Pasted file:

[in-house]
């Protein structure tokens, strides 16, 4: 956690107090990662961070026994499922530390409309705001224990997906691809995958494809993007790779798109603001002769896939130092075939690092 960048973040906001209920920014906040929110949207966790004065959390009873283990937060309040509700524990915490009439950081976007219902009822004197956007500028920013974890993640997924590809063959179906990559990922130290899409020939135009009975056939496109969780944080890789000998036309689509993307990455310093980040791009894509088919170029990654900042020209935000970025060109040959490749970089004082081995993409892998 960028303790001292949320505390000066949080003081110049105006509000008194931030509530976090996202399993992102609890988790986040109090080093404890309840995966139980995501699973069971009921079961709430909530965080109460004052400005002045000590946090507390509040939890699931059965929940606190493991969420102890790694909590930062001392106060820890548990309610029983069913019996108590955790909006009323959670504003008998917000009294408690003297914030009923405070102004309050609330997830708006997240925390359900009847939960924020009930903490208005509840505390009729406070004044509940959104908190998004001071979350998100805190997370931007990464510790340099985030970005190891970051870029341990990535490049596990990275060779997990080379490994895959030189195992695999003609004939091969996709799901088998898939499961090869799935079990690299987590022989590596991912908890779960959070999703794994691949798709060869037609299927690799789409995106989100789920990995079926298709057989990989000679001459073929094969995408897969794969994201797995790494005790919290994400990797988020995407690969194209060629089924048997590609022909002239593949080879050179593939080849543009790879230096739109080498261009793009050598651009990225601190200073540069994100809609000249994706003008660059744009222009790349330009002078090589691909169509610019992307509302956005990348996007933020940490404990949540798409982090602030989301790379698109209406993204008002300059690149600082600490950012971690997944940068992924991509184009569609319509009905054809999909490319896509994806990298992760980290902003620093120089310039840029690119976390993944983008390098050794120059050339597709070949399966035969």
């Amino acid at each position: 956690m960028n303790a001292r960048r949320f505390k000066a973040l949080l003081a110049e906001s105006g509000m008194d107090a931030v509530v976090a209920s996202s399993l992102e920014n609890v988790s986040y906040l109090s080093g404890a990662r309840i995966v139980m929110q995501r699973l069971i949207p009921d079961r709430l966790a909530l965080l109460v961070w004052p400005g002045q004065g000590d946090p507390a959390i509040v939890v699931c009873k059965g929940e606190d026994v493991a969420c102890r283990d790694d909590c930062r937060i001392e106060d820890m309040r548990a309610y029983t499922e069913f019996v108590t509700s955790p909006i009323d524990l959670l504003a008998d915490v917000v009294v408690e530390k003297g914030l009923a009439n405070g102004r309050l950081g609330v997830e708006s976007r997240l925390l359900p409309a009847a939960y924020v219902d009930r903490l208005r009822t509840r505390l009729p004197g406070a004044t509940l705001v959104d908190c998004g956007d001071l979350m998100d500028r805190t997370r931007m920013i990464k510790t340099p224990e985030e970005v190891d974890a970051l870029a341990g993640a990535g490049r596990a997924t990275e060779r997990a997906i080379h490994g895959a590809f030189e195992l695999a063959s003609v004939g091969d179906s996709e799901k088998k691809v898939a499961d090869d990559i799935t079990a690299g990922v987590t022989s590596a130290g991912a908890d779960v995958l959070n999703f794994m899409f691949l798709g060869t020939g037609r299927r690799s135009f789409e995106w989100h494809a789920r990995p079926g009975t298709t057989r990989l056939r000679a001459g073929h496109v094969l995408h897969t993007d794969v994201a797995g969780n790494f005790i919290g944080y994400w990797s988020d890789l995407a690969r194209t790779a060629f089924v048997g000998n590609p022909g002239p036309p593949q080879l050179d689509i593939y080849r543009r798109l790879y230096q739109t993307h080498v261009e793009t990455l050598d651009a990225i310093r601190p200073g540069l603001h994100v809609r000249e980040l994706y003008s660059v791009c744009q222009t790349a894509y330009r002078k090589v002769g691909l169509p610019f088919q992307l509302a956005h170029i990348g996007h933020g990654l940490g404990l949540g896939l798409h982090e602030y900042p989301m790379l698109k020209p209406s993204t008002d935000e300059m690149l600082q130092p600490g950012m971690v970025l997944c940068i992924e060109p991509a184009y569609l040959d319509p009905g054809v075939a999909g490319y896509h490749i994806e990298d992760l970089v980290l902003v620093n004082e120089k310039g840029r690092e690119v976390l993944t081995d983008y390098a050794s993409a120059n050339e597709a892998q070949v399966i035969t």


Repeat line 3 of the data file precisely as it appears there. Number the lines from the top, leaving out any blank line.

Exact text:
């Amino acid at each position: 956690m960028n303790a001292r960048r949320f505390k000066a973040l949080l003081a110049e906001s105006g509000m008194d107090a931030v509530v976090a209920s996202s399993l992102e920014n609890v988790s986040y906040l109090s080093g404890a990662r309840i995966v139980m929110q995501r699973l069971i949207p009921d079961r709430l966790a909530l965080l109460v961070w004052p400005g002045q004065g000590d946090p507390a959390i509040v939890v699931c009873k059965g929940e606190d026994v493991a969420c102890r283990d790694d909590c930062r937060i001392e106060d820890m309040r548990a309610y029983t499922e069913f019996v108590t509700s955790p909006i009323d524990l959670l504003a008998d915490v917000v009294v408690e530390k003297g914030l009923a009439n405070g102004r309050l950081g609330v997830e708006s976007r997240l925390l359900p409309a009847a939960y924020v219902d009930r903490l208005r009822t509840r505390l009729p004197g406070a004044t509940l705001v959104d908190c998004g956007d001071l979350m998100d500028r805190t997370r931007m920013i990464k510790t340099p224990e985030e970005v190891d974890a970051l870029a341990g993640a990535g490049r596990a997924t990275e060779r997990a997906i080379h490994g895959a590809f030189e195992l695999a063959s003609v004939g091969d179906s996709e799901k088998k691809v898939a499961d090869d990559i799935t079990a690299g990922v987590t022989s590596a130290g991912a908890d779960v995958l959070n999703f794994m899409f691949l798709g060869t020939g037609r299927r690799s135009f789409e995106w989100h494809a789920r990995p079926g009975t298709t057989r990989l056939r000679a001459g073929h496109v094969l995408h897969t993007d794969v994201a797995g969780n790494f005790i919290g944080y994400w990797s988020d890789l995407a690969r194209t790779a060629f089924v048997g000998n590609p022909g002239p036309p593949q080879l050179d689509i593939y080849r543009r798109l790879y230096q739109t993307h080498v261009e793009t990455l050598d651009a990225i310093r601190p200073g540069l603001h994100v809609r000249e980040l994706y003008s660059v791009c744009q222009t790349a894509y330009r002078k090589v002769g691909l169509p610019f088919q992307l509302a956005h170029i990348g996007h933020g990654l940490g404990l949540g896939l798409h982090e602030y900042p989301m790379l698109k020209p209406s993204t008002d935000e300059m690149l600082q130092p600490g950012m971690v970025l997944c940068i992924e060109p991509a184009y569609l040959d319509p009905g054809v075939a999909g490319y896509h490749i994806e990298d992760l970089v980290l902003v620093n004082e120089k310039g840029r690092e690119v976390l993944t081995d983008y390098a050794s993409a120059n050339e597709a892998q070949v399966i035969t």